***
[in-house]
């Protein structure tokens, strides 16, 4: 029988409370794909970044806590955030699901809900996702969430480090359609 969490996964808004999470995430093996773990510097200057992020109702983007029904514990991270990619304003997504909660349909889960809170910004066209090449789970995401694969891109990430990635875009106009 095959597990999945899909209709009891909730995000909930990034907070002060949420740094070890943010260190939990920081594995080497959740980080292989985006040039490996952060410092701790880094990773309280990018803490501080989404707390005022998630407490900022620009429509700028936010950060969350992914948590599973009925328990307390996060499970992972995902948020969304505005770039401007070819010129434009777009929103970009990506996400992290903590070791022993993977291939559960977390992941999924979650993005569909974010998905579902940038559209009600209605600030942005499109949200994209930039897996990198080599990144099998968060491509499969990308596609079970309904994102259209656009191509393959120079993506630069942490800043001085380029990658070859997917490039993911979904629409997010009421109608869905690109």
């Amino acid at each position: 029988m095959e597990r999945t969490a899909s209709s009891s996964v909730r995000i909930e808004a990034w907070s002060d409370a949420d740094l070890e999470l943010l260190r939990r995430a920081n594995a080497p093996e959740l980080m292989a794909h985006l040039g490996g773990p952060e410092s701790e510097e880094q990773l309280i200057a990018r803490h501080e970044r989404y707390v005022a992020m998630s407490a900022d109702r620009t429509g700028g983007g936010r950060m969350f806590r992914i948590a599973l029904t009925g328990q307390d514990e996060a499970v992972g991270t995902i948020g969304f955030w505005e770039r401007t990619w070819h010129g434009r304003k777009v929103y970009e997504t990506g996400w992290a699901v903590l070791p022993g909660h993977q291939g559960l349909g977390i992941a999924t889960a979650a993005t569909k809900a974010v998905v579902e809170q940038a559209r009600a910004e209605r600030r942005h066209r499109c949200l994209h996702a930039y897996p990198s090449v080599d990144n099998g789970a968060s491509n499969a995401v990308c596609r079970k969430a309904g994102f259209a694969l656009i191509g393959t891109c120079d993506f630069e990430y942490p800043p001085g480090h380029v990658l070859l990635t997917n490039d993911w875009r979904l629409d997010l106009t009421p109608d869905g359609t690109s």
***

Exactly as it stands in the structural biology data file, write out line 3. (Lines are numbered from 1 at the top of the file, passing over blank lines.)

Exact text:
């Amino acid at each position: 029988m095959e597990r999945t969490a899909s209709s009891s996964v909730r995000i909930e808004a990034w907070s002060d409370a949420d740094l070890e999470l943010l260190r939990r995430a920081n594995a080497p093996e959740l980080m292989a794909h985006l040039g490996g773990p952060e410092s701790e510097e880094q990773l309280i200057a990018r803490h501080e970044r989404y707390v005022a992020m998630s407490a900022d109702r620009t429509g700028g983007g936010r950060m969350f806590r992914i948590a599973l029904t009925g328990q307390d514990e996060a499970v992972g991270t995902i948020g969304f955030w505005e770039r401007t990619w070819h010129g434009r304003k777009v929103y970009e997504t990506g996400w992290a699901v903590l070791p022993g909660h993977q291939g559960l349909g977390i992941a999924t889960a979650a993005t569909k809900a974010v998905v579902e809170q940038a559209r009600a910004e209605r600030r942005h066209r499109c949200l994209h996702a930039y897996p990198s090449v080599d990144n099998g789970a968060s491509n499969a995401v990308c596609r079970k969430a309904g994102f259209a694969l656009i191509g393959t891109c120079d993506f630069e990430y942490p800043p001085g480090h380029v990658l070859l990635t997917n490039d993911w875009r979904l629409d997010l106009t009421p109608d869905g359609t690109s």